DLP, LCD, LED, Laser
What is the difference between these projector technologies and how do they affect performance? Here’s an overview to help you choose your projector.
Price range: $400- $1200DLP
DLP (Digital Light Processing) is one of the first technologies developed for projectors. These projectors have a single chip containing thousands of tiny mirrors that reflect light as they move back and forth in front of a colour wheel. Each mirror handles a single pixel to give a sharp and bright image on the screen. They are very responsive and newer models can handle 3D capabilities. Manufacturers are working creating DLP projectors that can handle 4K resolutions. Their weakness is the projector lamps which last between 2000-5000 hours. They also run much hotter and need more lumens to handle ambient light. Some people can see the rainbow effect when red, green and blue are shown in high contrast areas on screen. They remain the most cost-effective projectors on the market with plenty of models of choose from.
Price range: $1200-$2000
LCD (liquid crystal display) projects light onto one mirror split into three primary colors of red, green and blue. The colors pass through separate prisms to get projected onto the screen (the liquid crystals don’t actually emit light directly). This means the LCD projector produces less heat, use less electricity and make less noise. They are best for business presentations since they handle print and spreadsheets with greater brightness in rooms with a lot of ambient light. Higher end models are also suitable for home theater set-ups. These lamps don’t contain any mercury so are more environmentally friendly. However, LCD projectors are larger and heavier so don’t work well as portable and their filters need constant maintenance. Blacks will not be as rich and may appear washed out.
LED (Light-emitting diode) uses electroluminescence instead of a bulb to produce light. It has a series of red, green and blue LED lights that mix together to create a white light than then gets bounced off the DLP chip. So they are very similar to DLP projectors, except they have no bulb. LED projectors have not had a good track record due to the market being flooded with poor quality counterfeits. Many LED projectors were plagued with poor lumen outputs, low quality chips and lousy images. However the industry has been hard at work upgrading the LED options and now there are some great choices with up to 3,000 lumens able to handle 4K images. The lamp can last for up to 20 years. The lamps are also mercury free. The main drawback is the price tag – these projectors are still super expensive. Many manufacturers are looking at LED/Laser projectors to drive the cost down.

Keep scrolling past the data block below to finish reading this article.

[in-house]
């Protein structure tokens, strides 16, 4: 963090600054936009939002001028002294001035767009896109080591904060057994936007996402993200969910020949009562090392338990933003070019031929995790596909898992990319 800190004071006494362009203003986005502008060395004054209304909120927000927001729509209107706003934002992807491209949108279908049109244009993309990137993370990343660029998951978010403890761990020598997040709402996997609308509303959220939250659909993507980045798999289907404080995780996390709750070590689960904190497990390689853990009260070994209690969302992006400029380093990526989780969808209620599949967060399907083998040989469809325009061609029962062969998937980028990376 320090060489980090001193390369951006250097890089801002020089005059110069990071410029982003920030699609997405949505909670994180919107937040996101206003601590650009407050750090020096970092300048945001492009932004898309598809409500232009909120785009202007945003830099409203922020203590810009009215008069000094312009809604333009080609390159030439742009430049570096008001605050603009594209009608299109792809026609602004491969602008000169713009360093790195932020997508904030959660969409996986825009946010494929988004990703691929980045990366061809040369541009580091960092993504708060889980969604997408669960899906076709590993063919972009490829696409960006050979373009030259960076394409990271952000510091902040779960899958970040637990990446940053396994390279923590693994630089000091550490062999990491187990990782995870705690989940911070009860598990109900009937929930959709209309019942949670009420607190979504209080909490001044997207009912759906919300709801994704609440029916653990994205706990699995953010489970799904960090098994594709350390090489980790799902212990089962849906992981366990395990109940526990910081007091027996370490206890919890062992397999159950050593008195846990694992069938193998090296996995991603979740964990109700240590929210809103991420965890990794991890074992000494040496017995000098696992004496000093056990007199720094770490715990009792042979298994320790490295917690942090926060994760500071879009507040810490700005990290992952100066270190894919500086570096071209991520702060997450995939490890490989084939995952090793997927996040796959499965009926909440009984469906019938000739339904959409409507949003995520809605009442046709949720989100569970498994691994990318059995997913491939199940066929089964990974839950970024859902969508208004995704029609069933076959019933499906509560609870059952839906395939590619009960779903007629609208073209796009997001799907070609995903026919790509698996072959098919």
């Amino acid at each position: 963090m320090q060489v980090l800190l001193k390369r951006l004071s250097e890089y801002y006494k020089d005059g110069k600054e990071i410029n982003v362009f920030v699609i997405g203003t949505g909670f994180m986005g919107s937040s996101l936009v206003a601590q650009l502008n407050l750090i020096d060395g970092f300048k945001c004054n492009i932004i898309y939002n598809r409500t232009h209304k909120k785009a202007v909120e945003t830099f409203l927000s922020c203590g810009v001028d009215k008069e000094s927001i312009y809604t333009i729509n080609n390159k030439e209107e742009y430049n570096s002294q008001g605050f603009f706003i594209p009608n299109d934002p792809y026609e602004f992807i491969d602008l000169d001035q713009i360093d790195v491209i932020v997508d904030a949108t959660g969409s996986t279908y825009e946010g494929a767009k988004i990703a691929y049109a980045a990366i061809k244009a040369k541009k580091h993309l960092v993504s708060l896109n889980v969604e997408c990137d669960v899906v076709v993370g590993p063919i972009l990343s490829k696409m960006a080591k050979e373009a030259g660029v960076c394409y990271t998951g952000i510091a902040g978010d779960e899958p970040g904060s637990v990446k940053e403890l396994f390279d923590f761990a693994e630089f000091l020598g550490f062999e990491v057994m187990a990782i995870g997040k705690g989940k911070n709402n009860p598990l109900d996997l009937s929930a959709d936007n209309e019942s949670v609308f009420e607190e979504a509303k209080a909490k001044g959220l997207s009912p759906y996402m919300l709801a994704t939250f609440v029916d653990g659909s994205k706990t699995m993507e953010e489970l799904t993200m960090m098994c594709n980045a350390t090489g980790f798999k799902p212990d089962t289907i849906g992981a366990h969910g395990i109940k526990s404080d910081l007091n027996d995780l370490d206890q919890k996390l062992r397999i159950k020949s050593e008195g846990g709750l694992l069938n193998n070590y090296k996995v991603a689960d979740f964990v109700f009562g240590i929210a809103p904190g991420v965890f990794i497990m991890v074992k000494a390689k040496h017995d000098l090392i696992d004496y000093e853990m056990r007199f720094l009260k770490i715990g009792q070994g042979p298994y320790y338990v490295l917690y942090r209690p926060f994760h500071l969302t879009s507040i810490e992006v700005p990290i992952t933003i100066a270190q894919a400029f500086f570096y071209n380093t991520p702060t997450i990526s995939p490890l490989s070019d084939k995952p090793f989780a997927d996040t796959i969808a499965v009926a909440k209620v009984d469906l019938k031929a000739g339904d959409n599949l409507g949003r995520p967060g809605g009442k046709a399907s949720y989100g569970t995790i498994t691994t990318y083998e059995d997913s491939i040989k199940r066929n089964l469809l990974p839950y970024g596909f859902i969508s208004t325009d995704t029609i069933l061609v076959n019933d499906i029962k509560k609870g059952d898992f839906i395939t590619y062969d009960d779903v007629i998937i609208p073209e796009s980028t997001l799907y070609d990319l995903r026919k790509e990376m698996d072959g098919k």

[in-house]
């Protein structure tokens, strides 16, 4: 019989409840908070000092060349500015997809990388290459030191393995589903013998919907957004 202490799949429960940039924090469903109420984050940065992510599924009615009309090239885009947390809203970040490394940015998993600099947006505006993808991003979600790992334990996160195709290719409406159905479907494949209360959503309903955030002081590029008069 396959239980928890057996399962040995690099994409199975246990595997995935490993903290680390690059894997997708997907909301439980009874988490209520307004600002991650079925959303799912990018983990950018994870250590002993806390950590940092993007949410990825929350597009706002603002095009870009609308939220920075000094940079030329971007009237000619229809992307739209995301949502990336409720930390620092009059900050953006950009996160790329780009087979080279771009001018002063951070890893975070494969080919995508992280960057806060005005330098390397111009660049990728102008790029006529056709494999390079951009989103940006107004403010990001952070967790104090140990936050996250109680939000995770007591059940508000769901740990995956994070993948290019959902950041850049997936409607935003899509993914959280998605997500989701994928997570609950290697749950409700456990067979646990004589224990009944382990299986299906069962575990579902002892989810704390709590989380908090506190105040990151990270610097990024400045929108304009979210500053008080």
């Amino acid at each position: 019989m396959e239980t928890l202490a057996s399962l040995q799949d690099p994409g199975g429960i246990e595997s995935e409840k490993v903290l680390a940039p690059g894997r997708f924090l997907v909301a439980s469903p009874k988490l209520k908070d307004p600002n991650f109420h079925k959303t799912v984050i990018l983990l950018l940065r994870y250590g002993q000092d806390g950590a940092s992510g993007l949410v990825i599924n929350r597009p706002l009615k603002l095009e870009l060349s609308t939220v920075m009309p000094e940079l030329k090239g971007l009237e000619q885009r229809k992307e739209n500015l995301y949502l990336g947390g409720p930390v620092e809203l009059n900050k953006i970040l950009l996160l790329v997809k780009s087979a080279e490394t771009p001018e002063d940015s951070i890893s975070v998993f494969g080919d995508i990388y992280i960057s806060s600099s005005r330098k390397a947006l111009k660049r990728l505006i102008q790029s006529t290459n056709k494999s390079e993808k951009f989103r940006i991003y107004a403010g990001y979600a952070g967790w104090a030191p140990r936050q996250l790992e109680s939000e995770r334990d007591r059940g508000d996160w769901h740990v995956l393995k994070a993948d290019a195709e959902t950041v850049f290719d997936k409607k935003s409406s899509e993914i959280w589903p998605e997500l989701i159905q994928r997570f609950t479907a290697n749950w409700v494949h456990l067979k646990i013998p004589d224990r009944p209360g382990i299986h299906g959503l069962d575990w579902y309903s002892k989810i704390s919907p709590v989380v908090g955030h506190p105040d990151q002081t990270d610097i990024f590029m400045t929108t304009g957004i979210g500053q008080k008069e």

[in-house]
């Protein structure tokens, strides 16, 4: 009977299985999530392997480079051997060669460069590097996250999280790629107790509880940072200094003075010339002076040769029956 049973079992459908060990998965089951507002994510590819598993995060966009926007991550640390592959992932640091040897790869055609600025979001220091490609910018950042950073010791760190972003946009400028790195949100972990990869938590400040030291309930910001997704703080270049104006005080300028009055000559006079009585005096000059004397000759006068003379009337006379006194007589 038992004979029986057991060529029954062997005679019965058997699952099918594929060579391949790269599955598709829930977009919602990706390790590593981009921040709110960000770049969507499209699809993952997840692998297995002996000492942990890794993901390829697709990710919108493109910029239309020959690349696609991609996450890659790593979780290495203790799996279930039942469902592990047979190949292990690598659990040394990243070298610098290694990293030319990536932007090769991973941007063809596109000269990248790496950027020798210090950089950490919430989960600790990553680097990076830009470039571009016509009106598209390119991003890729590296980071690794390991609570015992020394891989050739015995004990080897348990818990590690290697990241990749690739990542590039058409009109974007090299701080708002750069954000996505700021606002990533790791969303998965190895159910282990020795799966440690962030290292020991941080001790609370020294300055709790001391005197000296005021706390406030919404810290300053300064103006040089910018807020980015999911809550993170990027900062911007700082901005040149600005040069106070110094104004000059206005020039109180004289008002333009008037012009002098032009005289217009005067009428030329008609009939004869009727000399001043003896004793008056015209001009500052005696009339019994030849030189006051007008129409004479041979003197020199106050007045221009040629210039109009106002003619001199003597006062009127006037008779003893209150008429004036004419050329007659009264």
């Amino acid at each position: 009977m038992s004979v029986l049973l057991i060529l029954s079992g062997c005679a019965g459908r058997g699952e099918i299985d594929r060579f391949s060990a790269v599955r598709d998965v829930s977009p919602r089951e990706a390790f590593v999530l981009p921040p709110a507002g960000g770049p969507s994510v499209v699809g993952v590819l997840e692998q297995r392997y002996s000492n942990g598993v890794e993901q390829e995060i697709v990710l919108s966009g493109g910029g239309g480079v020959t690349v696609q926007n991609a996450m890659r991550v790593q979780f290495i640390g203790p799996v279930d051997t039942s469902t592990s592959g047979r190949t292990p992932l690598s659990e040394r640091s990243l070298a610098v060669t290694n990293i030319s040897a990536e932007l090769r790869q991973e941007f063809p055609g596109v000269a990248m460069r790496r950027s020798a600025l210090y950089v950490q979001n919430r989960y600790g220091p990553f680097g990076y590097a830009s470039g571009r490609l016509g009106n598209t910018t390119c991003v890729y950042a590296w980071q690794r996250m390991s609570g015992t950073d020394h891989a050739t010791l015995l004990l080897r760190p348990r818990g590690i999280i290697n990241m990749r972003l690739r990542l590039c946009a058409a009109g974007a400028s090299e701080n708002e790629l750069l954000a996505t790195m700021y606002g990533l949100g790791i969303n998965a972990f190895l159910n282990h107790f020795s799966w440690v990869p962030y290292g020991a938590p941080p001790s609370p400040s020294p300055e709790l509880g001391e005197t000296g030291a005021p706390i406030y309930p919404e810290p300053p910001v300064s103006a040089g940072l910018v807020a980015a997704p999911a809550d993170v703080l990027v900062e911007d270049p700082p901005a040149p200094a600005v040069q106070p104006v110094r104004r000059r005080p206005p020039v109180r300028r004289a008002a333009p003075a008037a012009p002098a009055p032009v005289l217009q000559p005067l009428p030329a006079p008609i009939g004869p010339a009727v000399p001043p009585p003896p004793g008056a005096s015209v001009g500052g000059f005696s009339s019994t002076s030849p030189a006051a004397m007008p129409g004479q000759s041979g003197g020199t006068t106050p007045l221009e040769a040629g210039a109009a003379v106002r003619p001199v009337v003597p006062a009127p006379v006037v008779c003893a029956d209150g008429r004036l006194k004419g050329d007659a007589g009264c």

LASER — No Lamp
A Laser projector does actually use laser beams to create its image. Laser Phosphor uses a single blue laser into a phosphor wheel that creates yellow that is then projected onto a color wheel that creates red and green. The RGB laser, also known as a direct laser, uses three individual lasers – one each for professional broadcasts and A/V specialists. They work best in a large area such as theaters, schools, sport stadiums or large churches were a large format is needed without sacrificing color, quality or brightness. They generate very little heat are maintenance free especially since there is no lamp replacements, are light weight and portable plus handle angle mounting with no distortion problems. And of course, 4K projection is not a problem. The only downside is the price tag. Manufacturers are working on smaller versions for the common household.
Before buying your projector, take some time to do your homework and determine both your needs and budget. There are plenty of options to choose from.